Part of LePage's letter to U.S. Agriculture Secretary Tom Vilsack
By Ramona du Houx
Just when you think Gov. Paul LePage can’t stoop any lower with his attacks on working people that need food stamps (SNAP) to augment their minimum wage salaries, he pulled this. LePage wants to abolish Maine’s food stamp program, which is funded by the United States Federal Government, by ending the state's administration of the program.
"We are literally talking about taking the food off the table of Maine families struggling to make ends meet," said Congresswoman Chellie Pingree. "SNAP is a program funded by the federal government but the law is clear—it's up to the states to run it. If Maine were to pull out of SNAP, then Maine people would not have access to it. Families that depend on SNAP—seniors, children, veterans—would go hungry. This is not how we treat each other in Maine."
LePage wrote to U.S. Agriculture Secretary Tom Vilsack informing him that if the USDA won’t allow Maine to restrict food stamps from being used to purchase sugary foods and drinks, he’ll do it anyway or withdraw from the food stamp program altogether.
“It’s time for the federal government to wake up and smell the energy drinks,” wrote LePage. “Doubtful that it will, I will be pursuing options to implement reforms unilaterally or cease Maine’s administration of the food stamp program altogether.”
According to Bennett, the state asked the federal government for a waiver so it could create a pilot program that wouldn’t allow food stamps to be used for the purchase of “junk food.” That waiver request was denied.
“This latest temper tantrum threatens to punish the very people it purports to help. I’d ask the governor this: How does taking food off the tables of hungry Maine families support healthy eating habits?” said Sen. Justin Alfond.
“The governor is free to pick as many political fights with the federal government, the Legislature and other perceived rivals as he wants. But he shouldn’t use real Maine families, dealing with real hunger, as props in his political theater."
Approximately 200,000 Mainers receive food stamps, down from a high of more than 250,000 in 2012.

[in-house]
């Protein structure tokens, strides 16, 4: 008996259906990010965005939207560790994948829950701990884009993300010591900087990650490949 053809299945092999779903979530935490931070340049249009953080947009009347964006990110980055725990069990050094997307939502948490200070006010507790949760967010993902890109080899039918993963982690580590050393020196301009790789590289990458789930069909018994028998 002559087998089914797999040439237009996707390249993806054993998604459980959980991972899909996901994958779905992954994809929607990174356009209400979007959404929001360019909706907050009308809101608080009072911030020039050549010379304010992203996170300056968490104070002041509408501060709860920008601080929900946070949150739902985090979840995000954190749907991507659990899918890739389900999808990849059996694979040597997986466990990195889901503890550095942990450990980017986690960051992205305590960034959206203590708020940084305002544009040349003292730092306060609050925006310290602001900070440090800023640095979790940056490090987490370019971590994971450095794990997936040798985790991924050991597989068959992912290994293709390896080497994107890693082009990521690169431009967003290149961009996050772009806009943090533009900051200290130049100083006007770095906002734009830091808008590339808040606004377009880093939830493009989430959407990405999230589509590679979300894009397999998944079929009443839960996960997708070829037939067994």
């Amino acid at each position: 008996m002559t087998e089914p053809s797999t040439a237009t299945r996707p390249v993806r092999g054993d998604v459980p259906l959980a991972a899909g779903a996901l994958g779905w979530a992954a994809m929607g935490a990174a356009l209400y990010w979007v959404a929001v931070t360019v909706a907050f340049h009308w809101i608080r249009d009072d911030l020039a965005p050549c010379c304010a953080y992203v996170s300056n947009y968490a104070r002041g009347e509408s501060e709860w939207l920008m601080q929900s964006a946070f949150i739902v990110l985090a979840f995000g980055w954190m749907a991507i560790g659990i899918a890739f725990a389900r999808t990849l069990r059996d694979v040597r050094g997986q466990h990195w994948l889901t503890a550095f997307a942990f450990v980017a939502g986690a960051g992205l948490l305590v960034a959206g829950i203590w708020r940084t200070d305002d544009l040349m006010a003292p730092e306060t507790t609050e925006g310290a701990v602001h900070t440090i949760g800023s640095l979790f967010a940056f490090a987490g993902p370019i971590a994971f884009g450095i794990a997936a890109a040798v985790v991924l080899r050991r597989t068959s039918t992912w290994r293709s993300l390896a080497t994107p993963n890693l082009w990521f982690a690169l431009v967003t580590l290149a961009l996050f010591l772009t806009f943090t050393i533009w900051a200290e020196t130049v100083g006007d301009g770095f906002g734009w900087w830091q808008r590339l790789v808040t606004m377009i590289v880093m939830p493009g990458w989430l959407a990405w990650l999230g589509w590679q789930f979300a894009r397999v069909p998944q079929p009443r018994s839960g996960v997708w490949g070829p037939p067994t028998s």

“Threatening to eliminate this vital program scares seniors and other SNAP recipients who, undoubtedly, are some of the most at-risk individuals in the state of Maine,” stated Amy Gallant, AARP Maine Advocacy Director.
Maine seniors are disproportionately impacted by limited access to adequate nutrition. Feeding America, a nationwide non-profit network of 200 food banks and 60,000 food pantries, predicts a 50% increase in the number of seniors facing hunger in Maine by 2025. The sharpest increase in food insecurity is found among older Mainers living just above the poverty line. Many have a disability, live alone, are divorced, or unemployed.
The number of Maine seniors who rely on the Food Supplement Program increased statewide by 32% in the past five years. Nearly 70% of older Mainers who are eligible for SNAP are not currently enrolled. “Older Mainers are reluctant to utilize this program because of stigma,” said Gallant. “Political rhetoric such as threatening to eliminate the program pushes people away. Mainers are proud and independent people, and find it hard enough to ask for help when times get tough. That’s why so many Maine seniors who could benefit from SNAP do not apply.”
SNAP continues to be the primary and best defense against hunger. If SNAP were to be reduced or eliminated in Maine, the already long wait list for Meals on Wheels would drastically and unsustainably increase. Food pantries would not be able to meet the increasing need in their communities. “Mainers would be forced to choose between food, fuel, medicine and other essential costs,” said Gallant, “Many seniors would simply go without.”